What can okra soup, fried chicken and peach cobbler teach you about culture?
Plenty. Especially when the teacher is Jewish African-American culinary historian Michael W. Twitty, who spoke in Charlotte as part of the Harvey B. Gantt Center for African-American Arts + Culture’s “Heritage & History” series. He didn’t just lecture on the foodways of enslaved African-Americans, he oversaw preparation of a meal for 270 guests and then he taught them the history behind soul food.
That experiential component of this series sets it apart from a typical lecture series.
Bundles is the great-great-granddaughter of Madam C.J. Walker (1867-1919), who is considered America’s first female self-made millionaire. Walker made her money by developing a line of beauty and hair care products for black women. She was also a social and political activist and philanthropist. Bundles’ mother, A’Lelia Walker, was a friend of Bessye Bearden, mother of the artist Romare Bearden, who was known for his colorful collages depicting African-American life. So Bundles knows something about family history and the importance of passing those stories down.
The Heritage & History program, with an $80,000 grant from the Duke Energy Foundation, features nationally known artists and scholars – “culture keepers” – who are preserving black culture through an array of disciplines.
Valaida Fullwood, project consultant to the Gantt Center, had the idea to connect people to African-American history through the arts and experiential learning. She thought people would learn best through tasting a bit of history, seeing a hip-hop performance or witnessing the life of Harriet Tubman through a one-woman play.
“Our mission is to show people different facets of American life by focusing on the African-American experience,” Fullwood said. “These are really American stories. Each event demonstrates our shared humanity – how much we have in common.”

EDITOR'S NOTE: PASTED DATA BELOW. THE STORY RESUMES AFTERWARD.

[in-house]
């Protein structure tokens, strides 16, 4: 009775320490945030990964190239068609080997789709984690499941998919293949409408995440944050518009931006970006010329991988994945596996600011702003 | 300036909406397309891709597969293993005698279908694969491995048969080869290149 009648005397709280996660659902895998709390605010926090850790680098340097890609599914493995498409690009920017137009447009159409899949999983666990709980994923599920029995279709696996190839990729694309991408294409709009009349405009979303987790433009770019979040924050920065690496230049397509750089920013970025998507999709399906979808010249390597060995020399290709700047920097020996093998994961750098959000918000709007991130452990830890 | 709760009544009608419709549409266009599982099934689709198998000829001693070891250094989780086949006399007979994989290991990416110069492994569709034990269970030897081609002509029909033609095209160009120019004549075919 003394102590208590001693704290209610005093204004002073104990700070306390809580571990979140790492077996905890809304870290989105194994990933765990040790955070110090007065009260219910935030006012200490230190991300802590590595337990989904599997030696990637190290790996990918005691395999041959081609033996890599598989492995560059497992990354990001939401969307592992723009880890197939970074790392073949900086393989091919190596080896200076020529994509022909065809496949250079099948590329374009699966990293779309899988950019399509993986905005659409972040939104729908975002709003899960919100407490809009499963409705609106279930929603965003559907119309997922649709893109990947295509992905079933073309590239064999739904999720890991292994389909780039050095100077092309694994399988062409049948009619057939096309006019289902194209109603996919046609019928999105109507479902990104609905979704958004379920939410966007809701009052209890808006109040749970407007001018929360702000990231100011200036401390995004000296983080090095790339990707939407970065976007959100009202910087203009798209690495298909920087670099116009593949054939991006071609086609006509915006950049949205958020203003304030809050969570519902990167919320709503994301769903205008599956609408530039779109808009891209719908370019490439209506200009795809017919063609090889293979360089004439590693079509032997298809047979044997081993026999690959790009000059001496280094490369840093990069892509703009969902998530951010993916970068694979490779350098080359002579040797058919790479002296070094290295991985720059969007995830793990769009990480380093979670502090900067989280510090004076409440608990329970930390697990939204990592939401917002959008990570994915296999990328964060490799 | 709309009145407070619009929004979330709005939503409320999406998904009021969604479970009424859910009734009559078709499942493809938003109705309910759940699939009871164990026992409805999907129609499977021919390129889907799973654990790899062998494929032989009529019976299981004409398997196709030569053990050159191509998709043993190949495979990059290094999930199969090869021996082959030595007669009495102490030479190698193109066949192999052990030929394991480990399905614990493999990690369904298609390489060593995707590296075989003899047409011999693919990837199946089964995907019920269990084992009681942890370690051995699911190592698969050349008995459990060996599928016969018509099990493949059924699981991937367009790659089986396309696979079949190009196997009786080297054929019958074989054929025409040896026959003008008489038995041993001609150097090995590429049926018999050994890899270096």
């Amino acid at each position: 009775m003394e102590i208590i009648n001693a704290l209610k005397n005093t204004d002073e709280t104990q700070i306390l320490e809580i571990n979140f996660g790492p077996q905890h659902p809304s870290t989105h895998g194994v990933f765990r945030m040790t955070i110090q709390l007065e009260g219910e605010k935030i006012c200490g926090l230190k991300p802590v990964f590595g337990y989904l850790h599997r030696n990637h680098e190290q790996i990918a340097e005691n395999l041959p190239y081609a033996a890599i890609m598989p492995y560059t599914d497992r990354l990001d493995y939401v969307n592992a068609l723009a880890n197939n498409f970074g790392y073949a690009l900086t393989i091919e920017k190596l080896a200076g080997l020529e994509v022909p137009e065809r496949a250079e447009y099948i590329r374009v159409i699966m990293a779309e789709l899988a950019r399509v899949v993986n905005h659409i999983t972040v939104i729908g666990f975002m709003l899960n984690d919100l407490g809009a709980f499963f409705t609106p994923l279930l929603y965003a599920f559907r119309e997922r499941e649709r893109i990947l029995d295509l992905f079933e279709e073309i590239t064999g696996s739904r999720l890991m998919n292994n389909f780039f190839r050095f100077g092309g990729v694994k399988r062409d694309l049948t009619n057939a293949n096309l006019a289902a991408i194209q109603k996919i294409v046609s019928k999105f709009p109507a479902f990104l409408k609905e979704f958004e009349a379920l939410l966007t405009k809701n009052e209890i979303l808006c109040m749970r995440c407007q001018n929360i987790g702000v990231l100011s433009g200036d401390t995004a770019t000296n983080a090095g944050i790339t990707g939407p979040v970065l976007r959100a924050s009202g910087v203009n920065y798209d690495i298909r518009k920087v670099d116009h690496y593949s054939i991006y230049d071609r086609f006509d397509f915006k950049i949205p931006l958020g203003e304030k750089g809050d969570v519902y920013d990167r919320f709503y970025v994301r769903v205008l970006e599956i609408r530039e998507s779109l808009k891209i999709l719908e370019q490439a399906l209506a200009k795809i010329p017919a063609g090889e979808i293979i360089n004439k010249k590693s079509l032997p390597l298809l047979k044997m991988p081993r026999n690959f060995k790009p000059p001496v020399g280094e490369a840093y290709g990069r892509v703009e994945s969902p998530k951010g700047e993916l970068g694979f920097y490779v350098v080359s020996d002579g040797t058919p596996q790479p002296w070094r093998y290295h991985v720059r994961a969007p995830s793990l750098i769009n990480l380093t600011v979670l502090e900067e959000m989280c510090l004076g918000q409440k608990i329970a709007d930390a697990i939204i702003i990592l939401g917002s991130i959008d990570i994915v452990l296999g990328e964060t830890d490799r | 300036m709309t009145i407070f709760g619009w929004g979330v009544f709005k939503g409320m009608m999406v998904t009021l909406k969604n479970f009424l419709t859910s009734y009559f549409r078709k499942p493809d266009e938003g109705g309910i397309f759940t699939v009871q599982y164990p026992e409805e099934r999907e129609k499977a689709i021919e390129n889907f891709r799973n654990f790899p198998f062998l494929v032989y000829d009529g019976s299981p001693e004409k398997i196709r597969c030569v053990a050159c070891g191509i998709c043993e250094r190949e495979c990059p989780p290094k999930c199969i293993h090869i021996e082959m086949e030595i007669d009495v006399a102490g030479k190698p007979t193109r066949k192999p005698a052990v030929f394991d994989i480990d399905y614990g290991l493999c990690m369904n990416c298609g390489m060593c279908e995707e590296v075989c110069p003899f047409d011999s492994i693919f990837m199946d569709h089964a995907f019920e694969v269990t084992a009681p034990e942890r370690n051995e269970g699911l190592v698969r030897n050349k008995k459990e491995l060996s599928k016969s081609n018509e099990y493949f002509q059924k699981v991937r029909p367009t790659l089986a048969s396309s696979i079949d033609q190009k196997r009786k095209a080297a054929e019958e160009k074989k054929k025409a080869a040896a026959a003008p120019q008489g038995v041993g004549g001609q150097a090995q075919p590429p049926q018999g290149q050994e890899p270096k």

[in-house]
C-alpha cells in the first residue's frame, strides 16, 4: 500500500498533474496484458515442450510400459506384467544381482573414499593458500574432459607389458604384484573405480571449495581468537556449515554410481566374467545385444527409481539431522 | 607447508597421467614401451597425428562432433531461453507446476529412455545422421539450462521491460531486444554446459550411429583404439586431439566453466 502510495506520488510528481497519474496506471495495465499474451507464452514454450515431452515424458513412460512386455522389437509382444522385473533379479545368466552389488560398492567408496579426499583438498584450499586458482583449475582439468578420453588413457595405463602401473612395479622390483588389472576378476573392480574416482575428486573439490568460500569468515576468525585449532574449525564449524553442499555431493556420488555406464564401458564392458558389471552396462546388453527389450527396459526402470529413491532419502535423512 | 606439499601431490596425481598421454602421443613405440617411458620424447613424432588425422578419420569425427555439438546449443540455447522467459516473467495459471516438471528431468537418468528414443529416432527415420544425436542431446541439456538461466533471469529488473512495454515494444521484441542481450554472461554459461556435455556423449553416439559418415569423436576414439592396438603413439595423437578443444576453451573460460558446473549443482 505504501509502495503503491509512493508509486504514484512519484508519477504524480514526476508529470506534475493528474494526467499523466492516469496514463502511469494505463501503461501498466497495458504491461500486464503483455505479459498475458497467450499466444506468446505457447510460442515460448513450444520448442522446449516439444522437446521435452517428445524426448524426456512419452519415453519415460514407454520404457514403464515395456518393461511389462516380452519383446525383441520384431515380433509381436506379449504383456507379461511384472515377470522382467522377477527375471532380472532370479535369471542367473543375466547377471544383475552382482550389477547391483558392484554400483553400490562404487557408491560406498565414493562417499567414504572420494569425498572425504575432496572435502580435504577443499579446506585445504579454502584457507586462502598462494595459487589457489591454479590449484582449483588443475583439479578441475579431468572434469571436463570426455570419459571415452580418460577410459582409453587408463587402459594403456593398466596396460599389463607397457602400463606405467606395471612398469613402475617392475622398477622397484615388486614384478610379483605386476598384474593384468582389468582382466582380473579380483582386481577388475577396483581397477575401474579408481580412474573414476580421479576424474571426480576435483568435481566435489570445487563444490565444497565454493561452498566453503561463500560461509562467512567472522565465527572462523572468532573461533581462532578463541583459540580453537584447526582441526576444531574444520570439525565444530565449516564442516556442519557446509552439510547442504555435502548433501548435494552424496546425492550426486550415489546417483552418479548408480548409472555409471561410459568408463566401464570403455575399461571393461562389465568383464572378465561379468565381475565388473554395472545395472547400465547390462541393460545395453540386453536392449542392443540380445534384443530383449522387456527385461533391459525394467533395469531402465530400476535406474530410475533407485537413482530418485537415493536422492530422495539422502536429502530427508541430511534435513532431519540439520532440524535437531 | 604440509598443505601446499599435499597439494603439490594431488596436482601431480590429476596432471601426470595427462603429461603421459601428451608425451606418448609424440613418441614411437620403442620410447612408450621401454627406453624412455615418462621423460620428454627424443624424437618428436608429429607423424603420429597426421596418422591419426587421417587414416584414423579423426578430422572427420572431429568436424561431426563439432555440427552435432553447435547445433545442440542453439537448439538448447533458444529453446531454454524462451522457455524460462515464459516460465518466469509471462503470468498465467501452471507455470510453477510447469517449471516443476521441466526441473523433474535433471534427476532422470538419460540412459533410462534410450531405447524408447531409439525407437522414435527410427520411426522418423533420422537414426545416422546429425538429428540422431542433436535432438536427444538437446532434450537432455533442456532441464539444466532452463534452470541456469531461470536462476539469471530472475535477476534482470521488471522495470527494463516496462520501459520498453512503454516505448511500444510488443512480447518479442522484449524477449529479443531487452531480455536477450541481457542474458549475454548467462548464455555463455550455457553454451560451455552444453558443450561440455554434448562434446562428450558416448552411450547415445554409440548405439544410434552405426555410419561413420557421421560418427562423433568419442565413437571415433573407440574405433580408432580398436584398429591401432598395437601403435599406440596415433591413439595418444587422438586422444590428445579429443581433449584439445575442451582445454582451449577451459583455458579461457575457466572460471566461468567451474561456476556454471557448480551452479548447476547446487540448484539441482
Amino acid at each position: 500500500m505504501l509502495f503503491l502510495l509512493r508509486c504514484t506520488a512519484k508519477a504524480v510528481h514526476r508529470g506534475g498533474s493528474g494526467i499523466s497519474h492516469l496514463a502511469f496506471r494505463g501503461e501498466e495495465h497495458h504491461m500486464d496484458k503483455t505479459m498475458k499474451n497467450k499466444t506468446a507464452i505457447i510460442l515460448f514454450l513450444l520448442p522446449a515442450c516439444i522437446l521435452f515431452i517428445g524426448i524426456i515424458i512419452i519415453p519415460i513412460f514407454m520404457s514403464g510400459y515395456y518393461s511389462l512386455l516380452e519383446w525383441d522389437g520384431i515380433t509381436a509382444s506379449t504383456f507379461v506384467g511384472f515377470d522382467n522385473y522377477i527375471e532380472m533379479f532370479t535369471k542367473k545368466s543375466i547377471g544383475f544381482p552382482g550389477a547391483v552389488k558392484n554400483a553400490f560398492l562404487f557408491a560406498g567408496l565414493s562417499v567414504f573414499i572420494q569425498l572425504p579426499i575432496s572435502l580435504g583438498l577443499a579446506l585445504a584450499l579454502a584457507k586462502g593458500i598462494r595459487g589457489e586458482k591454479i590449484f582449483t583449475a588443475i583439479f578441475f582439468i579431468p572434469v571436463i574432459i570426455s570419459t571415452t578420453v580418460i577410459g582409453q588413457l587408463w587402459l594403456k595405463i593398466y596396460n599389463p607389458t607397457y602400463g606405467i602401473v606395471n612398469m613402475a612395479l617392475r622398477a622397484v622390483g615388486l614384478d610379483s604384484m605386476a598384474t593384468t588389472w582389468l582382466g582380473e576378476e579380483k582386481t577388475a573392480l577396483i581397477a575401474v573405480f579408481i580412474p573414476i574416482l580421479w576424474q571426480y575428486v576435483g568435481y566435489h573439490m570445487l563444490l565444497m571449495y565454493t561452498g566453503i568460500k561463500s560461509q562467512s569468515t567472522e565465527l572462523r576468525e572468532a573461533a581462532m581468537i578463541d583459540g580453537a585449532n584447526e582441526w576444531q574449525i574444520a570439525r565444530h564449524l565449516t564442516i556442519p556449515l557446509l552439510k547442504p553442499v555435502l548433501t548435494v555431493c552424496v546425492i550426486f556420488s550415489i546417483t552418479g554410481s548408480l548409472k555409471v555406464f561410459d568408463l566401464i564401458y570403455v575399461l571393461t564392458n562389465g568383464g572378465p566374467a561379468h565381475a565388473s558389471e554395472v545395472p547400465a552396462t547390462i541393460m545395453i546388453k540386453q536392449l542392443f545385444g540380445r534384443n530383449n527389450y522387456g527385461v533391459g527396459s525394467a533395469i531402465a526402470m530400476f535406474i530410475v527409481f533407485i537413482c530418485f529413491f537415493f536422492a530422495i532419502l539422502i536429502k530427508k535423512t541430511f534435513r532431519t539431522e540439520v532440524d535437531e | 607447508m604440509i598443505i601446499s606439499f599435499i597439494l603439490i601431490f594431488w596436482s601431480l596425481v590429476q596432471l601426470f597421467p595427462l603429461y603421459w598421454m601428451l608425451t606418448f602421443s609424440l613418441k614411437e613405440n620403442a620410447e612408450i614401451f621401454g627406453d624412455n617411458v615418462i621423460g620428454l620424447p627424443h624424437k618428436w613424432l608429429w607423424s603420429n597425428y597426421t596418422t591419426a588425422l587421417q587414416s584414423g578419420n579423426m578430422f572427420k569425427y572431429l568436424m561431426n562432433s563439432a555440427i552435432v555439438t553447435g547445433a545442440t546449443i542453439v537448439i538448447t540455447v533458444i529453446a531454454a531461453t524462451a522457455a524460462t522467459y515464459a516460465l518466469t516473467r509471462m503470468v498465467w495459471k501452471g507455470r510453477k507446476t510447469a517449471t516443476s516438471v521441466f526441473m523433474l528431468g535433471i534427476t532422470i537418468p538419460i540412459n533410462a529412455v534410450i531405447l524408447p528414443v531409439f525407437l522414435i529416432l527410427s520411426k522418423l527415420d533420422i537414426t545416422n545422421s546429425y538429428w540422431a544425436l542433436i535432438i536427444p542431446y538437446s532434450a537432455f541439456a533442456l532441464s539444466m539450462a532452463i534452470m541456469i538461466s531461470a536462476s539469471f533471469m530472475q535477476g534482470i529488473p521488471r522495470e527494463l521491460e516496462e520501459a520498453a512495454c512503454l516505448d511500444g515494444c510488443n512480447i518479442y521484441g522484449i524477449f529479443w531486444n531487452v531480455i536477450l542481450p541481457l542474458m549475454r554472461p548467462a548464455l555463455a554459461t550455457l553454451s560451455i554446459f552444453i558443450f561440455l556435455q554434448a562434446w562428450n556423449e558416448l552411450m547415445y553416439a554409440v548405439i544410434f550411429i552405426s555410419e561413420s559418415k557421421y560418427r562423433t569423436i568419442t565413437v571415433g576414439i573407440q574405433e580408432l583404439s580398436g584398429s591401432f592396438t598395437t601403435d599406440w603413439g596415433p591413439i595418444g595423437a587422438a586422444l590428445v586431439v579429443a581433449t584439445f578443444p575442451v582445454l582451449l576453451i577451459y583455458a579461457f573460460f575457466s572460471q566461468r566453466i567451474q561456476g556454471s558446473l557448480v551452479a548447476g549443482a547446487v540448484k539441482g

Shawn Heath, president of the Duke Energy Foundation, said the idea was compelling because it allowed the foundation to help the Gantt Center reach new audiences and engage the community.
“There’s been a great diversity among the audiences for these events,” he said. “We liked the series’ emphasis on making connections, and given the divisiveness happening around us now, making those connections is more important than ever. This has turned out to be very timely programming.”
The first event in the series featured actress Karen Jones Meadows in “Harriet’s Return,” the one-woman show she developed about the life of abolitionist Harriet Tubman. The final event is Nov. 17, when the Gantt Center will screen “The Hip-Hop Fellow,” a documentary featuring Winston-Salem-born Grammy Award-winning producer, DJ, rapper and lecturer 9th Wonder.
The Family Collage
A’Lelia Bundles will share stories about famous families and ideas for collecting family histories and keeping family roots alive.
Details: Harvey B. Gantt Center for African American Arts + Culture, Charlotte, N.C. Oct. 11. Doors open at 5 p.m. to view exhibitions; lecture begins at 6:30 p.m. Cost: $15 for public, $10 for members. Register.